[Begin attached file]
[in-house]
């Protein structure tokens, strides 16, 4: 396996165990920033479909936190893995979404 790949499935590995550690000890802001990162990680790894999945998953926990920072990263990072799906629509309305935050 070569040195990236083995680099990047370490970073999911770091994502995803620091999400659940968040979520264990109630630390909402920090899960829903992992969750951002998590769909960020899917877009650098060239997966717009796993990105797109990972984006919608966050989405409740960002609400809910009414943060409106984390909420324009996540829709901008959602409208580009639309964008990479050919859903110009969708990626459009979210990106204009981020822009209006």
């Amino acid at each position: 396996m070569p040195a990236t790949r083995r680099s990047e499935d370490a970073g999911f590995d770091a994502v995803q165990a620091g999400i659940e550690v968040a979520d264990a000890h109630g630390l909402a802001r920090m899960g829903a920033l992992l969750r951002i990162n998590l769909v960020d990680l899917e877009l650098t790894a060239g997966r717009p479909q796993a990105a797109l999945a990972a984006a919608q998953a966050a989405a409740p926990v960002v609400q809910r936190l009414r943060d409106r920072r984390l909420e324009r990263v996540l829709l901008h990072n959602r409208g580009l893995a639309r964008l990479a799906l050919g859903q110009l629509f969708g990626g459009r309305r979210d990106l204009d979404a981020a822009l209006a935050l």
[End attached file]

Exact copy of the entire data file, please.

[in-house]
């Protein structure tokens, strides 16, 4: 396996165990920033479909936190893995979404 790949499935590995550690000890802001990162990680790894999945998953926990920072990263990072799906629509309305935050 070569040195990236083995680099990047370490970073999911770091994502995803620091999400659940968040979520264990109630630390909402920090899960829903992992969750951002998590769909960020899917877009650098060239997966717009796993990105797109990972984006919608966050989405409740960002609400809910009414943060409106984390909420324009996540829709901008959602409208580009639309964008990479050919859903110009969708990626459009979210990106204009981020822009209006």
């Amino acid at each position: 396996m070569p040195a990236t790949r083995r680099s990047e499935d370490a970073g999911f590995d770091a994502v995803q165990a620091g999400i659940e550690v968040a979520d264990a000890h109630g630390l909402a802001r920090m899960g829903a920033l992992l969750r951002i990162n998590l769909v960020d990680l899917e877009l650098t790894a060239g997966r717009p479909q796993a990105a797109l999945a990972a984006a919608q998953a966050a989405a409740p926990v960002v609400q809910r936190l009414r943060d409106r920072r984390l909420e324009r990263v996540l829709l901008h990072n959602r409208g580009l893995a639309r964008l990479a799906l050919g859903q110009l629509f969708g990626g459009r309305r979210d990106l204009d979404a981020a822009l209006a935050l």